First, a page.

Dr. Vigna weighs in on the treatment of phantom pain following a traumatic amputation.
“Post-amputation pain in the missing limb following amputation, first described by a French military surgeon in the 1500’s, requires life-time treatment to allow for optimum functional outcome after an amputation. The cost of necessary treatments is substantial”…Greg Vigna, MD, JD.
Dr. Vigna, a practicing physician in Physical Medicine and Rehabilitation, a neurological injury lawyer, and a Certified Life Care Planner weighs in on the treatment of phantom pain following a traumatic amputation:
“Phantom pain caused by a traumatic amputation occurs in as many as 60% of patients. Treatments often require significant medical care that may include narcotic and non-narcotic medications. There are many classes of drugs used in the treatment of phantom pain. These include neuromodulating drugs including Neurontin and Lyrica, tricyclic anti-depressants such as Elavil or Pamelor, and rarely seizure drugs. Other treatments include physical therapy, nerve blocks, or spinal cord stimulators. Early management of phantom pain is essential as it may interfere with sleep, prevents mobility, interferes with prosthetic wearing, and may result in chronic pain and increased disability compared to amputations without phantom pain.
“Post-amputation pain in the missing limb following amputation, first described by a French military surgeon in the 1500’s, requires life-time treatment to allow for optimum functional outcome.” — Dr. Greg Vigna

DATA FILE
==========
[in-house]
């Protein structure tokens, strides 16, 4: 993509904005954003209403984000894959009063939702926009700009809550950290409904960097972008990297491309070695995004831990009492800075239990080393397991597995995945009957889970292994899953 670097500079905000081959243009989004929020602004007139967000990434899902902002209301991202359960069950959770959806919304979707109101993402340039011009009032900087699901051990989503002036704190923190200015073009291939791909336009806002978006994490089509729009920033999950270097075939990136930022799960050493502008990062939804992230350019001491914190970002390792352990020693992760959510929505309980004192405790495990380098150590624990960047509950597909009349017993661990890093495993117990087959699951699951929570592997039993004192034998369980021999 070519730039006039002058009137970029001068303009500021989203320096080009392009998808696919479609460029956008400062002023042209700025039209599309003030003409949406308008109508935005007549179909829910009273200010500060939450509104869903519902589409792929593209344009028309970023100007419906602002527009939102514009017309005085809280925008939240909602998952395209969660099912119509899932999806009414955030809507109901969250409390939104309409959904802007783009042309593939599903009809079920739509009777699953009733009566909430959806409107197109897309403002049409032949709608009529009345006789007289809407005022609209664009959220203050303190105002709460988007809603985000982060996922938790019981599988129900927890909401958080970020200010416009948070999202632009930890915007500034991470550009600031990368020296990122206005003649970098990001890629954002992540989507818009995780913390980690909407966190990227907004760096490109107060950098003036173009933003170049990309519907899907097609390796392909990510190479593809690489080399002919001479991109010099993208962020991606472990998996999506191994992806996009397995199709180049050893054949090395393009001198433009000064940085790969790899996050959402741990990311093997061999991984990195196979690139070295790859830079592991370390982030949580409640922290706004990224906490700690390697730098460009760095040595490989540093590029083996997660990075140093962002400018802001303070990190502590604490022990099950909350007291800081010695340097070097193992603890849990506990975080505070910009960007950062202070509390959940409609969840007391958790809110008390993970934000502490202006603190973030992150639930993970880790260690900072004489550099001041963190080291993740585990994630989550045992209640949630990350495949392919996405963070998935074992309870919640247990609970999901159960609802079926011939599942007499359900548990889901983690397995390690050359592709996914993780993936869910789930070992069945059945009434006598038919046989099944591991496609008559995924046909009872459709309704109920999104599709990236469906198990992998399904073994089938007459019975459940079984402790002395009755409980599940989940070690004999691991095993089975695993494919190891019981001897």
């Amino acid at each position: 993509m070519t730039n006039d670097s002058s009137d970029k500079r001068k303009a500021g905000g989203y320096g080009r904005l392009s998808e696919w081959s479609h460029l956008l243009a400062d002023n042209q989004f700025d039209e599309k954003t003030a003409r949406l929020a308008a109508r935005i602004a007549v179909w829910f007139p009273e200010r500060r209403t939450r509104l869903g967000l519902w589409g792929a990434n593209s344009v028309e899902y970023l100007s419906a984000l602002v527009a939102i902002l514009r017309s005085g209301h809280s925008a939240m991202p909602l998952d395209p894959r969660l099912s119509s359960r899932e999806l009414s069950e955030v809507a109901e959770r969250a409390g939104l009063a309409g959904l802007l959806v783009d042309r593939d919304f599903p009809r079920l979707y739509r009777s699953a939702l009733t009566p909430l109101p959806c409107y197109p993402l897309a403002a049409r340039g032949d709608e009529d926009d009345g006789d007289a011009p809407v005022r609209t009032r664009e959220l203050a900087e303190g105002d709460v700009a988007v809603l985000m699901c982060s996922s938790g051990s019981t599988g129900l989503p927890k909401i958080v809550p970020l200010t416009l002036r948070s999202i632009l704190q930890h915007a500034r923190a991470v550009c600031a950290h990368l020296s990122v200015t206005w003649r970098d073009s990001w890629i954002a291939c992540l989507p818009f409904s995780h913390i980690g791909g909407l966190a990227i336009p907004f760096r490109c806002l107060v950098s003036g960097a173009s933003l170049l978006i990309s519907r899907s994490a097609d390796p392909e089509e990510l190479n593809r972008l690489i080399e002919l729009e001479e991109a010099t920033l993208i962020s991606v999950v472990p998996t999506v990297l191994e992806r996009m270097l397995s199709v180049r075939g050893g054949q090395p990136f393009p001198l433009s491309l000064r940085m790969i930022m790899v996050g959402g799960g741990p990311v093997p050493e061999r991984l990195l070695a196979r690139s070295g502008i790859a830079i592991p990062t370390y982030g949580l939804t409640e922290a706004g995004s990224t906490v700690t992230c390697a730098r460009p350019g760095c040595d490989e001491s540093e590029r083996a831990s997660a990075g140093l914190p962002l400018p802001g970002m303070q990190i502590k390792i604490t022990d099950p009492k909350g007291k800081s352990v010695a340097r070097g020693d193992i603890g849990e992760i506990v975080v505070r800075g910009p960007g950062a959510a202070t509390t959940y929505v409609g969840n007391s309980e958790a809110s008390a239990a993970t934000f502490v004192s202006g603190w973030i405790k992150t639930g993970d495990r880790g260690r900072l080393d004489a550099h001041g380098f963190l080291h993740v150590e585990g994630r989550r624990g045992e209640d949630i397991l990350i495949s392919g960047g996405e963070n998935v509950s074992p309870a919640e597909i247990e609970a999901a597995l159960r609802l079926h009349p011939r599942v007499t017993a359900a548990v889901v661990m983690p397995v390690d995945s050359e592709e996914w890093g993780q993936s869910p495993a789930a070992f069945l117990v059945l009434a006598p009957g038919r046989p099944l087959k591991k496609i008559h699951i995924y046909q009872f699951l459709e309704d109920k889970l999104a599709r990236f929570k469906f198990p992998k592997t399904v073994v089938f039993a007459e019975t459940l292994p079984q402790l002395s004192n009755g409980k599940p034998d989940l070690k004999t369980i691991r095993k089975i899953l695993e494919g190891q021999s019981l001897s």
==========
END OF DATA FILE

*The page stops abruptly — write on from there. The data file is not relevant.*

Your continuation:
I have taken care of many patients with phantom pain, and clearly the best results are in patients who undergo earlier intervention. I have managed many acute amputation patients who have required inpatient rehabilitation and it is not difficult to determine which patients will have ongoing pain issues going forward. These patients must be followed closely by physicians skilled and experienced in managing this pain. It is important for patients to get to the correct physicians.”
Future care for a traumatic below the knee amputation can be 3-4 million dollars depending on the circumstances of the case. It is important that the life care plan include the specific treatment and the cost of that treatment for chronic pain going forward as the injured person ages.”
Dr. Vigna is a California and Washington DC lawyer who focuses on catastrophic neurological injuries. He is a practicing physician, Certified Life Care Planner, an expert on spinal cord injury, cerebral palsy, cauda equina syndrome, stroke, and traumatic brain injury. He is an expert in neurological pain syndromes caused by transvaginal mesh devices including pudendal neuralgia, obturator neuralgia, ilioinguinal neuralgia, and Complex Regional Pain Syndrome. He represents serious neurological injuries across the country with Martin Baughman, a Dallas Texas firm. Ben Martin and Laura Baughman are national pharmaceutical injury trial attorneys and personal injury lawyers in Dallas, Texas.
To learn more on the anatomical basis for TOT injury or irritation to the obturator and pudendal nerve and the treatments of obturator and pudendal neuralgia visit here: https://vignalawgroup.com/ebooks/pelvic-mesh-pain/#page=59
Click here for a FREE EBOOK on Vaginal Mesh Pain.
For articles, video resources, and information visit the Pudendal Neuralgia Educational Portal or https://tvm.lifecare123.com/.
Click here for information regarding sling related complications.
Greg Vigna, MD, JD
Vigna Law Group
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